Sorry about some of the Chernobyl stuff. Upon re-reading, it comes off a little more harshly than was absolutely necessary. My apologies.

Posted by: Steven HUlt on 15 Mar 07

jack levy: the problem with the go-nuclear-and-forget-about-it is that it looks like the energy generation industry has been sitting on its collective butts, happily fending off serious efficiency increases, pushing up the danger, because they've been thinking they have an ace up their sleeve, in nukes.

there is no justification for the amount of energy we use per person in this country. not in the homes, not on the road, not in the offices, not in the factories. in every single category there's a 50% improvement or better ready to be implemented and, no action, and a BIG chunk of that lack of action is caused by the energy industry's lobbyists.

don't tell me the sob stories about the poor people and their need for juice, either. i'm sick of hearing that there's some stupid conspiracy to keep the poor down. the energy companies lately have made quarterly profits big enough to pay for the millennium challenge poverty reduction goals, almost twice over. concerned about the poor poor people? SEND THEM A CHECK.

besides, they don't need straight power; they need good work:watt ratios.

the speed with which china's building plants now is based on the speed at which industrial jobs around the world are being thrown at them. they're racing to keep up with demand from outside the country, but it isn't something that they can use to stay economically strong, because they're poisoning themselves in the process and because we won't be able to continue borrowing more and more money against less and less job quality to buy chinese goods.

something's gotta give and either it's going to be the chinese industrial base, or ours. something tells me transoceanic cargo built by soft-coal plants will be an easy carbon cut to make when people get around to it. they can't possibly get safe nukes online in time to prevent that backlash. everybody not a big market player is already furious with them for acting as the polluted labor camp of last resort for an increasingly self-involved business class.

we're all going to have a hell of a hard time getting through the next 25 years. efficiency will serve us better in difficult times than high output. don't block it, please?

Posted by: hibiscus on 17 Mar 07

also, the internet's power use these days is about video. that's what google's building to carry. we have more than a dozen redundant ways to watch television, all competing. on the net, between bittorrent, googletube, VOD, and the rest ... there's fat to cut. long time before basic text+pictures web sites like this have to beg for fission to save us from ourselves.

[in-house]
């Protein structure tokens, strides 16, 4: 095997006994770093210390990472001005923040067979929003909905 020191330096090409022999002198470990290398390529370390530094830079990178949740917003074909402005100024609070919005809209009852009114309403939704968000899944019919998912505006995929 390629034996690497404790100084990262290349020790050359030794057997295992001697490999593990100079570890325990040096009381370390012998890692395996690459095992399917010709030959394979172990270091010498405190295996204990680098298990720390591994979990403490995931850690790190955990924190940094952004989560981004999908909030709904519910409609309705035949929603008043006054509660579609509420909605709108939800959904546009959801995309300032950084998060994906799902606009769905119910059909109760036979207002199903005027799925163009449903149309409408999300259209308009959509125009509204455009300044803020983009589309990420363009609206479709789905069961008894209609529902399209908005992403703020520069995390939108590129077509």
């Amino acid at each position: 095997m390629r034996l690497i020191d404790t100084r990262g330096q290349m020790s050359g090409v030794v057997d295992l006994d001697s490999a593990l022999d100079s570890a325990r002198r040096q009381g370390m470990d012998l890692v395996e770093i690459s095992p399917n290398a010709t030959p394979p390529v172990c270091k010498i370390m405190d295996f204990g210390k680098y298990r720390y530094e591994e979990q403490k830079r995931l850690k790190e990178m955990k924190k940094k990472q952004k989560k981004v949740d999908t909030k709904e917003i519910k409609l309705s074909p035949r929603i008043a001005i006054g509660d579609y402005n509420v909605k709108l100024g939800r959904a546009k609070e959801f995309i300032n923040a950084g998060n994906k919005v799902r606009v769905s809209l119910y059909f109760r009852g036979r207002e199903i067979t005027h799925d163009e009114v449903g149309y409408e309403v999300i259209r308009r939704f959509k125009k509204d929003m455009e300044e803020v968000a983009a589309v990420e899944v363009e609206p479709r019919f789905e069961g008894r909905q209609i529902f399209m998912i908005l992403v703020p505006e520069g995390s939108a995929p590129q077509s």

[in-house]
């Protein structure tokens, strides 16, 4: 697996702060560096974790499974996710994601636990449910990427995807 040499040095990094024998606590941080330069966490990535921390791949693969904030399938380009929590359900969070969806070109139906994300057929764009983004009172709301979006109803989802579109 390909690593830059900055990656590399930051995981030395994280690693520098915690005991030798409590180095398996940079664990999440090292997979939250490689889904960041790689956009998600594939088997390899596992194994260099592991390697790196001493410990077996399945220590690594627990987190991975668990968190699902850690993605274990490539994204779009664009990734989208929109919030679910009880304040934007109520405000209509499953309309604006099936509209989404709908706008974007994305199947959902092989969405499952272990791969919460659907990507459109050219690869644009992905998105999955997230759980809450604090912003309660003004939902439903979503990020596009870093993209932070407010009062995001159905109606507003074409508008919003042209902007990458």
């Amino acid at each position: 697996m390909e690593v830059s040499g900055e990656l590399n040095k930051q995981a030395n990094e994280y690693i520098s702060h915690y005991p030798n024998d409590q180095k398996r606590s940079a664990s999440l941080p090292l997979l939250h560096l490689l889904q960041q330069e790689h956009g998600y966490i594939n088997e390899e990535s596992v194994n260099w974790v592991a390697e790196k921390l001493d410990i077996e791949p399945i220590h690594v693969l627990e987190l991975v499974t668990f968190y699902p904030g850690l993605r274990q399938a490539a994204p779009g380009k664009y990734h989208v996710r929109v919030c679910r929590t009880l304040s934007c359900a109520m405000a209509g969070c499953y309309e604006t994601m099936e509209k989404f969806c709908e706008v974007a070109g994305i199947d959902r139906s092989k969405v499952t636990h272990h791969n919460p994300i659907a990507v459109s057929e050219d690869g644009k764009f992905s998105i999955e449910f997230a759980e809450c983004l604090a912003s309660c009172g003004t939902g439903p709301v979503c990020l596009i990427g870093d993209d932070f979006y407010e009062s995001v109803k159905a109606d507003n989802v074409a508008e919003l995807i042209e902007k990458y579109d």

Posted by: hibiscus on 17 Mar 07

There may be one issue that is missing and that is overpopulation. There should be a limit for how many children people can have. Otherwise there will be no room left. I say, two children maximum per family. So that when the parents die, they will be replaced evenly by their children.

Overpopulation has been our main contribution to the problems of our society.

Look at the population counter. I have calculated that in approximately 5 days the world grows by a million people. In about 14 years, the world will grow by another billion.

A big population can only cause a mass-scale burning of fossil fuels and removal of wildlife.

There needs to be balance, or we tumble on the other side into a world without fresh air, where skies are hazed, and where we would be stuck in a filthy and a horrendously poor environment.

Overall population awareness is key. Our world is finite! Bring back the balance!

Posted by: James Orman on 19 Mar 07

I so enjoy/hate all of this. It is incredible. So many smart people, trying to do the same thing in different ways. Jack, I hear you. When you look at the scale of the challenge there seems to be no other way. Nuclear Power. I believe it could work if you could unlock the rest of the cycle. No flat-earth linear process, you can't just 'bury' the waste. Just like you can't just 'sequester' the carbon. That is cheating. If we're going to do this WE'VE GOT TO DO IT. Anything else is a half-measure. Waste=food man. As soon as we change our thinking the solution will come.

Like ecosystems though, we need to spend more time as local thinkers. Like forests that develop micro-ecosystems we need to think the same way. That's one of the reasons I love the word glocal. It acknowleges duality and allows you to hold both at the same time, but is more local than global.

For me, I'm running for school board and trying to help kids involved. I helped one HS kid do water testing project for a Combined Sewer Overflow (CSO) in her city. She showed water with fecal counts 500% over what's swimmable. Raw crap by design. And legal. Not directly relevant to the climate crisis but a symptom just the same. By bringing awareness she is creating space for solutions.

Jack et al: Close the loops and run in circles! Woo Hoo!!


Posted by: Daniel N Smith Jr on 20 Mar 07